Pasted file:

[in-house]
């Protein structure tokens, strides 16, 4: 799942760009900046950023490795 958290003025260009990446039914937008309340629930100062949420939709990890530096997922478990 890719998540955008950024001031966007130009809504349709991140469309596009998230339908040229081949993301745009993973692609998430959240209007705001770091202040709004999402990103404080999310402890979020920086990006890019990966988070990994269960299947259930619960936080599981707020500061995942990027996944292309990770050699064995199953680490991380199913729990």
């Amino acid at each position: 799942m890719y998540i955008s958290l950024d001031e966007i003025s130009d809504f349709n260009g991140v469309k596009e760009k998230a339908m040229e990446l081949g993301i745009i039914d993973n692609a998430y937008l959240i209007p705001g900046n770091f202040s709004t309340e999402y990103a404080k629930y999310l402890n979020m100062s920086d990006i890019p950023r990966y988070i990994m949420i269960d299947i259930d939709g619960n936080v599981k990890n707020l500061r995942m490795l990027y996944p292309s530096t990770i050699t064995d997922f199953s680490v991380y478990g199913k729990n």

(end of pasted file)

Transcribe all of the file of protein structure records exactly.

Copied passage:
[in-house]
């Protein structure tokens, strides 16, 4: 799942760009900046950023490795 958290003025260009990446039914937008309340629930100062949420939709990890530096997922478990 890719998540955008950024001031966007130009809504349709991140469309596009998230339908040229081949993301745009993973692609998430959240209007705001770091202040709004999402990103404080999310402890979020920086990006890019990966988070990994269960299947259930619960936080599981707020500061995942990027996944292309990770050699064995199953680490991380199913729990």
């Amino acid at each position: 799942m890719y998540i955008s958290l950024d001031e966007i003025s130009d809504f349709n260009g991140v469309k596009e760009k998230a339908m040229e990446l081949g993301i745009i039914d993973n692609a998430y937008l959240i209007p705001g900046n770091f202040s709004t309340e999402y990103a404080k629930y999310l402890n979020m100062s920086d990006i890019p950023r990966y988070i990994m949420i269960d299947i259930d939709g619960n936080v599981k990890n707020l500061r995942m490795l990027y996944p292309s530096t990770i050699t064995d997922f199953s680490v991380y478990g199913k729990n």